It was lights, camera, action for AFFNO’s drive-in movie night

Volunteers and moviegoers watched a double feature in both official languages

Pembina Prince Rupert Terminal has entered into a one-year agreement with Mitsui & Co. for the majority of its production for supply to the Asian markets, Pembina announced on May 6th. (Photo: Supplied
Prince Rupert Terminal highlighted in Pembina first quarter

Pembina announced one-year agreement with Mitsui & Co. to supply Asian market

Happy Mother’s Day on May 9th.
Millar Time

A mother’s moments

A bullet hole is seen in the windshield of an RCMP vehicle approximately 4 km from Vancouver International Airport after a one person was killed during a shooting outside the international departures terminal at the airport, in Richmond, B.C., Sunday, May 9, 2021. THE CANADIAN PRESS/Darryl Dyck
Homicide team IDs man in fatal YVR shooting as police grapple with spate of gang violence

Man, 20, charged in separate fatal shooting Burnaby over the weekend

The B.C. legislature went from 85 seats to 87 before the 2017 election, causing a reorganization with curved rows and new desks squeezed in at the back. The next electoral boundary review could see another six seats added. (Black Press files)
B.C. election law could add six seats, remove rural protection

North, Kootenays could lose seats as cities gain more

The Independent Investigations Office of B.C. is investigating the shooting of an Indigenous woman in the Ucluelet First Nation community of Hitacu. (Black Press Media file photo)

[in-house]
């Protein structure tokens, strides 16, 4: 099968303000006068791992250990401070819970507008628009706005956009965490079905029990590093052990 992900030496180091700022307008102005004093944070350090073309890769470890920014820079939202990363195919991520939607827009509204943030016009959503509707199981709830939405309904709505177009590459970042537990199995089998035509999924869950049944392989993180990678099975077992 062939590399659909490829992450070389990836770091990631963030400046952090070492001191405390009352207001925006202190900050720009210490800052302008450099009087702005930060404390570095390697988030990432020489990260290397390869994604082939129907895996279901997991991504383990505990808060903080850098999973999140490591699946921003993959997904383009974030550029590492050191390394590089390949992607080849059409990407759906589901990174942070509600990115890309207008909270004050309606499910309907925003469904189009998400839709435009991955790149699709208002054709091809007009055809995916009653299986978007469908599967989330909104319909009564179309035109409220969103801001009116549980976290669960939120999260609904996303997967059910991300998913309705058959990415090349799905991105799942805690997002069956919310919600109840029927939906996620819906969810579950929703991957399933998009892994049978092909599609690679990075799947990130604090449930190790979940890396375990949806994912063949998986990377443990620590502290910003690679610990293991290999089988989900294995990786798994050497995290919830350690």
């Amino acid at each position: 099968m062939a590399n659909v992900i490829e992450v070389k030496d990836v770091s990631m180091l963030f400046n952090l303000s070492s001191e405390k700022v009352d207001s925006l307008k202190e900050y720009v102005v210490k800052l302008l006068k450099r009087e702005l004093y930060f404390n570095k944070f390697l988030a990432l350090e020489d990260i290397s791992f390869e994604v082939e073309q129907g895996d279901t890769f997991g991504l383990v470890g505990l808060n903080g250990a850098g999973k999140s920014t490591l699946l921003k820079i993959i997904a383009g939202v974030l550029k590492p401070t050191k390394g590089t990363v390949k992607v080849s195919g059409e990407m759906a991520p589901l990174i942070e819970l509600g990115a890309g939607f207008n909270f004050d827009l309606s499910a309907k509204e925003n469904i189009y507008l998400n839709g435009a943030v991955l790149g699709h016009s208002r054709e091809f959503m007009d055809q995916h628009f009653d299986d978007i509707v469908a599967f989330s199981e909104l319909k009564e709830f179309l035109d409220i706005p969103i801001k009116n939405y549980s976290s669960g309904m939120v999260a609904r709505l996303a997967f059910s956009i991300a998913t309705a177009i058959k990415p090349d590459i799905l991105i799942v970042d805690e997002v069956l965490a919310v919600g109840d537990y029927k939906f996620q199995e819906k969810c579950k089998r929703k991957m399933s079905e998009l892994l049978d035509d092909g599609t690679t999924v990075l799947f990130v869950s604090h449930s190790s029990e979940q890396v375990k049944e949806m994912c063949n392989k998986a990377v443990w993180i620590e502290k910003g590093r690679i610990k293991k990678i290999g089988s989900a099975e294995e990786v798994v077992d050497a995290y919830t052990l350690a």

B.C. First Nation wants ‘massive change’ after its 3rd police shooting in less than a year

Nuu-chah-nulth woman recovering from gunshot wounds in weekend incident near Ucluelet

Nurse Gurinder Rai, left, administers the Moderna COVID-19 vaccine to Maria Yule at a Fraser Health drive-thru vaccination site, in Coquitlam, B.C., on Wednesday, May 5, 2021. The site is open for vaccinations 11 hours per day to those who have pre-booked an appointment. THE CANADIAN PRESS/Darryl Dyck
COVID vaccine bookings to open for adults 40+, or 18+ in hotspots, across B.C.

Only people who have registered will get their alert to book

Dr. Victoria Lee, CEO of Fraser Health, hosts an update on efforts to contain B.C.’s COVID-19 transmission in Surrey and the Fraser Valley and protect hospitals in the Lower Mainland, May 6, 2021. (B.C. government video)
B.C.’s COVID-19 infection rate slowing, 20 more people die

Deaths include two people in their 40s, two in their 50s

The Canadian Forces Snowbirds are in the Comox Valley for their annual spring training. Photo by Erin Haluschak
Suspected bird strike on Snowbirds plane during training in B.C.

Pilot followed protocols and landed the aircraft on the ground without any problems

BCIT. (Wikimedia Commons)
BCIT apologizes after employee’s ‘offensive and hurtful’ email leaked to Métis Nation

BCIT says employee’s conduct has been investigated and addressed

An adult male yellow-breasted chat is shown in this undatd photograph on lands protected in collaboration between the En’owkin Centre and Penticton Indian Band with support through ECCC. The rescue from near extinction for a little yellow bird hinges on the wild rose in British Columbia’s Okanagan Valley, a researcher says. THE CANADIAN PRESS/HO, A. Michael Bezener/ En’owkin Centre 2020 *MANDATORY CREDIT*
Rare yellow birds need wild roses to survive in British Columbia: researcher

The importance of local wild roses emerged over a nearly 20-year experiment

Most Read